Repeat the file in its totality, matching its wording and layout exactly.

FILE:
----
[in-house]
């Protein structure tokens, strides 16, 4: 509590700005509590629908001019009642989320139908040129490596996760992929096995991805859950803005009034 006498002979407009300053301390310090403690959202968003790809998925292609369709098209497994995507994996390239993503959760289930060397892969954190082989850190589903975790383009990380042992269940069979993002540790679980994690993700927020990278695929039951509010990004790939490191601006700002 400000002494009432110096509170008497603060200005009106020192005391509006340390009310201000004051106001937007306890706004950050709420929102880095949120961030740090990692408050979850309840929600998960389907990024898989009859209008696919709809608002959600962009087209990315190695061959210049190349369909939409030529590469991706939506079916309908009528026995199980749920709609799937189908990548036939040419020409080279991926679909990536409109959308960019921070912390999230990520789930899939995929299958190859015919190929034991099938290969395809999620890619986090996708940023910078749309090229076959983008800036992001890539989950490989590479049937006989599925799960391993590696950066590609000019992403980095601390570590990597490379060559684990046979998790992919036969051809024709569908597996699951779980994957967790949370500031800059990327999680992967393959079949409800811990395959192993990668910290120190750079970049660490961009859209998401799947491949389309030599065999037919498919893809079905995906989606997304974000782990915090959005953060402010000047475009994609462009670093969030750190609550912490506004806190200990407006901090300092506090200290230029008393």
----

[in-house]
């Protein structure tokens, strides 16, 4: 509590700005509590629908001019009642989320139908040129490596996760992929096995991805859950803005009034 006498002979407009300053301390310090403690959202968003790809998925292609369709098209497994995507994996390239993503959760289930060397892969954190082989850190589903975790383009990380042992269940069979993002540790679980994690993700927020990278695929039951509010990004790939490191601006700002 400000002494009432110096509170008497603060200005009106020192005391509006340390009310201000004051106001937007306890706004950050709420929102880095949120961030740090990692408050979850309840929600998960389907990024898989009859209008696919709809608002959600962009087209990315190695061959210049190349369909939409030529590469991706939506079916309908009528026995199980749920709609799937189908990548036939040419020409080279991926679909990536409109959308960019921070912390999230990520789930899939995929299958190859015919190929034991099938290969395809999620890619986090996708940023910078749309090229076959983008800036992001890539989950490989590479049937006989599925799960391993590696950066590609000019992403980095601390570590990597490379060559684990046979998790992919036969051809024709569908597996699951779980994957967790949370500031800059990327999680992967393959079949409800811990395959192993990668910290120190750079970049660490961009859209998401799947491949389309030599065999037919498919893809079905995906989606997304974000782990915090959005953060402010000047475009994609462009670093969030750190609550912490506004806190200990407006901090300092506090200290230029008393």